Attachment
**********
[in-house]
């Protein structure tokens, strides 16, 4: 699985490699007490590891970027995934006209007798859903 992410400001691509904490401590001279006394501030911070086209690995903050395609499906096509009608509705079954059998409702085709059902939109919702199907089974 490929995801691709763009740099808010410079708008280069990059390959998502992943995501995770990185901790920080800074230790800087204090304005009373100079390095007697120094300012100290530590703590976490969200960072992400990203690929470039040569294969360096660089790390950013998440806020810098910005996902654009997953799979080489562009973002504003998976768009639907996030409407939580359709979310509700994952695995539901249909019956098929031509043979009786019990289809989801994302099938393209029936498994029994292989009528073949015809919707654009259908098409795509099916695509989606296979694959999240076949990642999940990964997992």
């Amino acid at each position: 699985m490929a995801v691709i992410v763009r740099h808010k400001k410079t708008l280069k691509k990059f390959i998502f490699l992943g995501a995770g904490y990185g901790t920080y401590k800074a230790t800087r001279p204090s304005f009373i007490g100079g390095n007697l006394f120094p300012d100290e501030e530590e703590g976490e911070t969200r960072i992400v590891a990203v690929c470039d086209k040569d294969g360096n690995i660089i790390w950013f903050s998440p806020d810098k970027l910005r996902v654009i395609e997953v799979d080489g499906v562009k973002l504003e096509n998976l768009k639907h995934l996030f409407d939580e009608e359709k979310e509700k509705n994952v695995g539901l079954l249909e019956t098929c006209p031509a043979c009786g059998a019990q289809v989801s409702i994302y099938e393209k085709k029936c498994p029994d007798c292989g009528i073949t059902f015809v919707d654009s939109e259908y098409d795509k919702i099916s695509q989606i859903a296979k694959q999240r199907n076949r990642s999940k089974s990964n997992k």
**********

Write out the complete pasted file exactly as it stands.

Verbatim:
[in-house]
């Protein structure tokens, strides 16, 4: 699985490699007490590891970027995934006209007798859903 992410400001691509904490401590001279006394501030911070086209690995903050395609499906096509009608509705079954059998409702085709059902939109919702199907089974 490929995801691709763009740099808010410079708008280069990059390959998502992943995501995770990185901790920080800074230790800087204090304005009373100079390095007697120094300012100290530590703590976490969200960072992400990203690929470039040569294969360096660089790390950013998440806020810098910005996902654009997953799979080489562009973002504003998976768009639907996030409407939580359709979310509700994952695995539901249909019956098929031509043979009786019990289809989801994302099938393209029936498994029994292989009528073949015809919707654009259908098409795509099916695509989606296979694959999240076949990642999940990964997992």
């Amino acid at each position: 699985m490929a995801v691709i992410v763009r740099h808010k400001k410079t708008l280069k691509k990059f390959i998502f490699l992943g995501a995770g904490y990185g901790t920080y401590k800074a230790t800087r001279p204090s304005f009373i007490g100079g390095n007697l006394f120094p300012d100290e501030e530590e703590g976490e911070t969200r960072i992400v590891a990203v690929c470039d086209k040569d294969g360096n690995i660089i790390w950013f903050s998440p806020d810098k970027l910005r996902v654009i395609e997953v799979d080489g499906v562009k973002l504003e096509n998976l768009k639907h995934l996030f409407d939580e009608e359709k979310e509700k509705n994952v695995g539901l079954l249909e019956t098929c006209p031509a043979c009786g059998a019990q289809v989801s409702i994302y099938e393209k085709k029936c498994p029994d007798c292989g009528i073949t059902f015809v919707d654009s939109e259908y098409d795509k919702i099916s695509q989606i859903a296979k694959q999240r199907n076949r990642s999940k089974s990964n997992k």